What do you think is the biggest obstacle to unity between Catholic Christians and non–Catholic Christians?

Is it,

a) Disagreement as to whether salvation is an event or a process?
b) Disagreement about the doctrine of the Immaculate Conception?
c) Disagreement about praying for the dead?
d) Disagreement about the existence of purgatory?
e) Disagreement about how to understand baptism?
f) Disagreement about the doctrine of Transubstantiation?
g) Disagreement about confession of one’s sins being heard by a priest?
h) Disagreement about the perpetual virginity of the Mother of God?
i) Disagreement about the papacy and papal infallibility?
j) Some other doctrine or factor?

Curiously,
Mick
:thumbsup:

Just a side note without too much religious significance (but relevant to the OP). I’m not sure if anyone here is familiar with market theory (or has ever read Adam Smith or any notables like him) but new entrants into any market generally results in an expanded market.

In other words say I’m a widget producer, the only widget producer in my respective market. As competitors enter the market (new widget producers) the market will expand exponentially.

This is a rule of general application (with few exceptions that I know of). I doubt whether this type of study has ever been done on religion … but you have to imagine it’s applicable.

The way I see is the CC promulgated a theological scheme that is really an offspring of Roman political theory and then monarchical absolutism. It uses a few verses out of scripture (i.e. on this rock I built my church) to promulgate a regime that is really absolutist in nature (not much different, in theory, than the monopolists in our own history). This idea grew over time (it cannot reasonably be called apostolic in nature, at least it finds no support from any apostolic writing or practice, or any writing from the apostolic fathers).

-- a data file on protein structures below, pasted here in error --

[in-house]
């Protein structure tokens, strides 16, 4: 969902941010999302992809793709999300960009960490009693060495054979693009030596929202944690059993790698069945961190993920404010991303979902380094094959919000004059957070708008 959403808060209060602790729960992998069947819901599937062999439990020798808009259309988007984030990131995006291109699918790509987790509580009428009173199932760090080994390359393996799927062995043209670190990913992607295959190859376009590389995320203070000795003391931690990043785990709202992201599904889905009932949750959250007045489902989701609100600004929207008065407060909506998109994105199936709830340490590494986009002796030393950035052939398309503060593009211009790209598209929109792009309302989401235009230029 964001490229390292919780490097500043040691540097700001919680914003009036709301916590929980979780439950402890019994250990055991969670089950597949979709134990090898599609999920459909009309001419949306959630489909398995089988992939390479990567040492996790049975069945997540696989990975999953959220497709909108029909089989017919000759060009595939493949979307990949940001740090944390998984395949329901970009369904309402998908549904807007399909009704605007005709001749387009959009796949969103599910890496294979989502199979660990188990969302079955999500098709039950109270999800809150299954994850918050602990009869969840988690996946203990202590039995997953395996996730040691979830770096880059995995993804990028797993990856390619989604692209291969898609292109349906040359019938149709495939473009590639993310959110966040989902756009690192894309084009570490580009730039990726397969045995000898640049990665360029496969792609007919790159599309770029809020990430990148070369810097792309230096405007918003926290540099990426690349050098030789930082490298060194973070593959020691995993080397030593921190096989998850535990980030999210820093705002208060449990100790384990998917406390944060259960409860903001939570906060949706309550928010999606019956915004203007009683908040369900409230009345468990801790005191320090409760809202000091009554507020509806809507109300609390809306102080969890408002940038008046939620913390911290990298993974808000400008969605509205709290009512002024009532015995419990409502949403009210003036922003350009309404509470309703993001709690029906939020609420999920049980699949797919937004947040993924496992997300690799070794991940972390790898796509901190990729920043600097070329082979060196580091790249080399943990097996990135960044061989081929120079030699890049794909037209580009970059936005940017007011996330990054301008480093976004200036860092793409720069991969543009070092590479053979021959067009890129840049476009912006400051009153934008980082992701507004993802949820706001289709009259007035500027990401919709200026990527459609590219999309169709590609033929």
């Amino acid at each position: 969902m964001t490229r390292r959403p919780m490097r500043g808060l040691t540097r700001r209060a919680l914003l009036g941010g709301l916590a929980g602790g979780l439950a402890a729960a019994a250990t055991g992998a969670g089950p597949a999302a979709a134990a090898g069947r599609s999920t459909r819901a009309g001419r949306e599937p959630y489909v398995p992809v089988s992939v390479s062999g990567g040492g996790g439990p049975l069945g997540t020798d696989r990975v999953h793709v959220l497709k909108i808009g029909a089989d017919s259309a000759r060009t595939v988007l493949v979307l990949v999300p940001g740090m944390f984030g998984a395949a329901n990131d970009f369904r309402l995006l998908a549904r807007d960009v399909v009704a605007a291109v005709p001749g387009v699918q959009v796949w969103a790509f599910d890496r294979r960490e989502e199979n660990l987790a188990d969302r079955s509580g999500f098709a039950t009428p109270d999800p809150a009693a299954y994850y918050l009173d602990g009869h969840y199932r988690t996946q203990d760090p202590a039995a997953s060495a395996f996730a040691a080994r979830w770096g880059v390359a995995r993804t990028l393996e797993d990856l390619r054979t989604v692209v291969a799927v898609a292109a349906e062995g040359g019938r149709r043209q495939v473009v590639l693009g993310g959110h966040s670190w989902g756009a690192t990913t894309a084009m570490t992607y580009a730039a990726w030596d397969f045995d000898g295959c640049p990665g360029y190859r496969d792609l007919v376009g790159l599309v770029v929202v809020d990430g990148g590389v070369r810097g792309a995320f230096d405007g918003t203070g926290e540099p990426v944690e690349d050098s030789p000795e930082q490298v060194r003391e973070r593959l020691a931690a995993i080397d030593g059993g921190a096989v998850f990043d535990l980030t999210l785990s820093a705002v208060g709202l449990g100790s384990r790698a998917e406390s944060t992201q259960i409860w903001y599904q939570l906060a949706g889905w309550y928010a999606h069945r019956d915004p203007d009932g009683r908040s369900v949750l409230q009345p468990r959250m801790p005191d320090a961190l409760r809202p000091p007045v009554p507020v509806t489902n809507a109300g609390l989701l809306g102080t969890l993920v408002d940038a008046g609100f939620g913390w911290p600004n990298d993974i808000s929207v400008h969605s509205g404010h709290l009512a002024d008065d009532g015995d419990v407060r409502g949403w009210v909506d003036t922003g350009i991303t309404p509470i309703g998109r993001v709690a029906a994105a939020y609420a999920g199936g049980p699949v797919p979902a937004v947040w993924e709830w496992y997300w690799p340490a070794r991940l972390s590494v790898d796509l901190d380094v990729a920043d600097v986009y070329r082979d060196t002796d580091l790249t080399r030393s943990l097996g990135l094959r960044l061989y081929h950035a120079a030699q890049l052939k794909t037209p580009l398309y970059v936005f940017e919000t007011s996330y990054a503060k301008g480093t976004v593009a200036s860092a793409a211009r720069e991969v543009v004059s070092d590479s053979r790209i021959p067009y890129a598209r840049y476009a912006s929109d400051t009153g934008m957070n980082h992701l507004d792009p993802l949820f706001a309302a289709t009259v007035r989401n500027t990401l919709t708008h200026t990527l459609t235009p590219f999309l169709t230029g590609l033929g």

Anyone with a good grasp of Christian history understands that the first adherents to the Christian religion hardly imagined a church that would eventually supplant governments (or at least stepped into the shoes of government in many areas of the lives of its constituency); beyond of course what their mythology imagined god’s ultimate kingdom would be like. Moreover, the closest thing to Catholicism you can derive from the original Christian church is either an Episcopal or Presbyterian structure (there’s reasonable disagreement over whether early church fathers used those terms interchangeably or whether a presbyter is something different than a bishop … I think the evidence supports the former idea, but again it’s arguable). Catholic historians might argue that its current structure was the natural development imagined by Christ, his apostles, and the apostolic fathers. Of course if anyone detached themselves from the emotive aspects of this argument they would easily see that this position is arguable at best.

The fact is the reformation likely resulted in far more Christians on earth than would have otherwise resulted (if Catholicism were left to try and stand alone). At this point, with the encroachment of the secular world (which is of course a far larger problem for Christianity broadly speaking then your own internal quarrels), it seems like a wasted exercise for you guys to continue this course of infighting.